Overview of previous systems


KDE uses .desktop files, with Type=MimeType, one file per type to determine type from file name. The files are arranged in the filesystem to mirror the two-level MIME type hierarchy. The syntax is very similar to other .desktop files, with Name=, Comment= etc.

Example file:

[Desktop Entry]
[... etc. other translations ]


KDE does not have a separate system for specifying extension matches, but uses case-sensitive glob patterns for everything.

A single file stores all the rules for recognising files by content. This is almost identical to file(1)'s magic.mime database file, but without the encoding field.

The format is described in the file itself as follows:

# The format is 4-5 columns:
#    Column #1: byte number to begin checking from, ">" indicates continuation
#    Column #2: type of data to match
#    Column #3: contents of data to match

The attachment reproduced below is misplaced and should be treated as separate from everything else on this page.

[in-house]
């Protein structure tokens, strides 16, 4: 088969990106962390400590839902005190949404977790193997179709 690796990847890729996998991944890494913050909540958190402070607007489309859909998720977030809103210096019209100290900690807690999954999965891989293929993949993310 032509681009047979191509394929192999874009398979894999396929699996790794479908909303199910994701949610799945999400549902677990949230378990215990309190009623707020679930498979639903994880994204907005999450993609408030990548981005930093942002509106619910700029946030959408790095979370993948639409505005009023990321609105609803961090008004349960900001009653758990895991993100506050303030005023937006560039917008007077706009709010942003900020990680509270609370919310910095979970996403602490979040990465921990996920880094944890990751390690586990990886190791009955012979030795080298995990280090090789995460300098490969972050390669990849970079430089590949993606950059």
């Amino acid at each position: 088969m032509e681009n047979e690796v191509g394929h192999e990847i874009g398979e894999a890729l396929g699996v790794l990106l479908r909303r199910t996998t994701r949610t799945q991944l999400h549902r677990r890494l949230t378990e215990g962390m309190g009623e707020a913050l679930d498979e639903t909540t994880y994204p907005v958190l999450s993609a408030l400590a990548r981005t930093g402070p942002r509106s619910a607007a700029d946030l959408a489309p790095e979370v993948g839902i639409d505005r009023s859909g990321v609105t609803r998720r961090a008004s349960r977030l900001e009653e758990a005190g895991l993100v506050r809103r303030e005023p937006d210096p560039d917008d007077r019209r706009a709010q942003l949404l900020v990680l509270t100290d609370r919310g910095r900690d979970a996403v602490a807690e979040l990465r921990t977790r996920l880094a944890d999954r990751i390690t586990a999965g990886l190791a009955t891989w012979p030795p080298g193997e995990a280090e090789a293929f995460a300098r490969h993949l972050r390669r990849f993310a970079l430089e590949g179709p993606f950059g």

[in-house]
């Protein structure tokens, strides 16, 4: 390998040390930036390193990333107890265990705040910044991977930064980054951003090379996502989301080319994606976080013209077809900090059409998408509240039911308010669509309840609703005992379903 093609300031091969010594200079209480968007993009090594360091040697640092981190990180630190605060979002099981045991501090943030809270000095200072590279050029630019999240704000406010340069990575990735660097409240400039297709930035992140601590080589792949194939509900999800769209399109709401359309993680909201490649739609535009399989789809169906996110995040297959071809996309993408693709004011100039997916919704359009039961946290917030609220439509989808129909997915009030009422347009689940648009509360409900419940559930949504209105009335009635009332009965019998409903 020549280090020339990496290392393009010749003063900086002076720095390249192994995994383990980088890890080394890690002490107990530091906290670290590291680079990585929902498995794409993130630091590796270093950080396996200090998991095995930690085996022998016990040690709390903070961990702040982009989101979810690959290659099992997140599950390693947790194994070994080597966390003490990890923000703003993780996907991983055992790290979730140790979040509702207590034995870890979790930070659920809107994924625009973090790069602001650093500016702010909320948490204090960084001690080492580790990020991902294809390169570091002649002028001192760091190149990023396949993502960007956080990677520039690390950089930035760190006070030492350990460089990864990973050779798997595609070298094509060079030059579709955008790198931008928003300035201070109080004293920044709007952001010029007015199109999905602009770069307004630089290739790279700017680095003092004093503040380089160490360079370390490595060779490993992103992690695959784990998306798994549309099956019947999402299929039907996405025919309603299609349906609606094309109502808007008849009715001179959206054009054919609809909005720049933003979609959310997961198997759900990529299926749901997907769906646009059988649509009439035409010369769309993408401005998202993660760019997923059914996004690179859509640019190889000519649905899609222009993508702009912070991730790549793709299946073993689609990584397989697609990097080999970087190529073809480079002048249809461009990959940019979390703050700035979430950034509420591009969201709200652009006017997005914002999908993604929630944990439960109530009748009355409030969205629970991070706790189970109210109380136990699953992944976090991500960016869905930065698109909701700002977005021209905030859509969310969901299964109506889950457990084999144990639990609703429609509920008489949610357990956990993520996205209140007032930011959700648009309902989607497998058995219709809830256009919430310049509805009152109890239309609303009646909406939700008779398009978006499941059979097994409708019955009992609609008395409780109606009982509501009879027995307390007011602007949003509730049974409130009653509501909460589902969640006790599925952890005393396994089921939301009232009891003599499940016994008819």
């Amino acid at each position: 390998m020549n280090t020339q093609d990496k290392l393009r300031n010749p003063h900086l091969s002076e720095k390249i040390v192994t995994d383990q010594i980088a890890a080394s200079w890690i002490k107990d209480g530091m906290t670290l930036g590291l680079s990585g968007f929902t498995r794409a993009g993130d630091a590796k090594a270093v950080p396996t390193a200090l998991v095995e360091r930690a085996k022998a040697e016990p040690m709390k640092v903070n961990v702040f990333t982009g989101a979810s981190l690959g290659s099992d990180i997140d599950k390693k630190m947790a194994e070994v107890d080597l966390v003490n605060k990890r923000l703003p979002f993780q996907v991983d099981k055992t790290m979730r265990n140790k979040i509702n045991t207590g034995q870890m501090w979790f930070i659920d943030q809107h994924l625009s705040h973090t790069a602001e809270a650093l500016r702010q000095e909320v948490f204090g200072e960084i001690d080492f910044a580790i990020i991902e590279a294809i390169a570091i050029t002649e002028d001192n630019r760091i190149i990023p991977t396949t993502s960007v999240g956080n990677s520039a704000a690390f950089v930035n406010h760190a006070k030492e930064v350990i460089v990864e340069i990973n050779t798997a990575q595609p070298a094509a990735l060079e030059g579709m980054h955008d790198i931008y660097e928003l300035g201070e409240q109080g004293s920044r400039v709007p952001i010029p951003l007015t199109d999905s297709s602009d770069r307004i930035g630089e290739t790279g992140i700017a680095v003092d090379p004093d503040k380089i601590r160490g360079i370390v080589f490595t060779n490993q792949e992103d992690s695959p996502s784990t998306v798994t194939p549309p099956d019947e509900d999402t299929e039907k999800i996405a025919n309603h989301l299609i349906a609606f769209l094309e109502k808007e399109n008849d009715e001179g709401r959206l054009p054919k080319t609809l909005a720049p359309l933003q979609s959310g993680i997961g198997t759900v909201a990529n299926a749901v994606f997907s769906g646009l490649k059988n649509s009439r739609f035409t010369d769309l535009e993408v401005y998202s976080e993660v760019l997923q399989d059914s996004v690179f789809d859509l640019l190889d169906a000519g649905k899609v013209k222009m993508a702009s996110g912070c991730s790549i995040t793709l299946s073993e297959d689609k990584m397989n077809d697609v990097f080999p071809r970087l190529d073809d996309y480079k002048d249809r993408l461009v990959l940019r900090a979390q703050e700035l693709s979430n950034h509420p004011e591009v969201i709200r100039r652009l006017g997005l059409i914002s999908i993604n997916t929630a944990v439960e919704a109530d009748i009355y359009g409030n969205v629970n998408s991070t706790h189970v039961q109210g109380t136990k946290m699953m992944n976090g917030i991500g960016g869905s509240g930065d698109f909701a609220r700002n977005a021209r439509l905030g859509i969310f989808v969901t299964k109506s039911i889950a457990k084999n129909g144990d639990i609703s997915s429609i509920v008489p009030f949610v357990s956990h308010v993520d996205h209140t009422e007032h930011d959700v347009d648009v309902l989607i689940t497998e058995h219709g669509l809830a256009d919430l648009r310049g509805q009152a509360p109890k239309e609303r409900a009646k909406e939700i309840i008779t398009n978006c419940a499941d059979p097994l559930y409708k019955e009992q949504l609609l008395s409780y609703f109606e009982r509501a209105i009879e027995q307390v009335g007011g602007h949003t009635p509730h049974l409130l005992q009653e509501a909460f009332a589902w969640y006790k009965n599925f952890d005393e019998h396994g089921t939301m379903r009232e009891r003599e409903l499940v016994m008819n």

#    Column #4: MIME type of result


GNOME uses the gnome-vfs library to determine the MIME type of a file. This library loads name-to-type rules from files with a '.mime' extenstion in a system-wide directory (set at install time), and merged with those in the user's directory. It loads textual descriptions for the types from files in the same directories, ending with '.keys'. The file gnome-vfs.mime in the system directory is always loaded first (allowing everything else to override it). The file user.mime in the user's directory is always loaded last, making these settings take precedence over all others.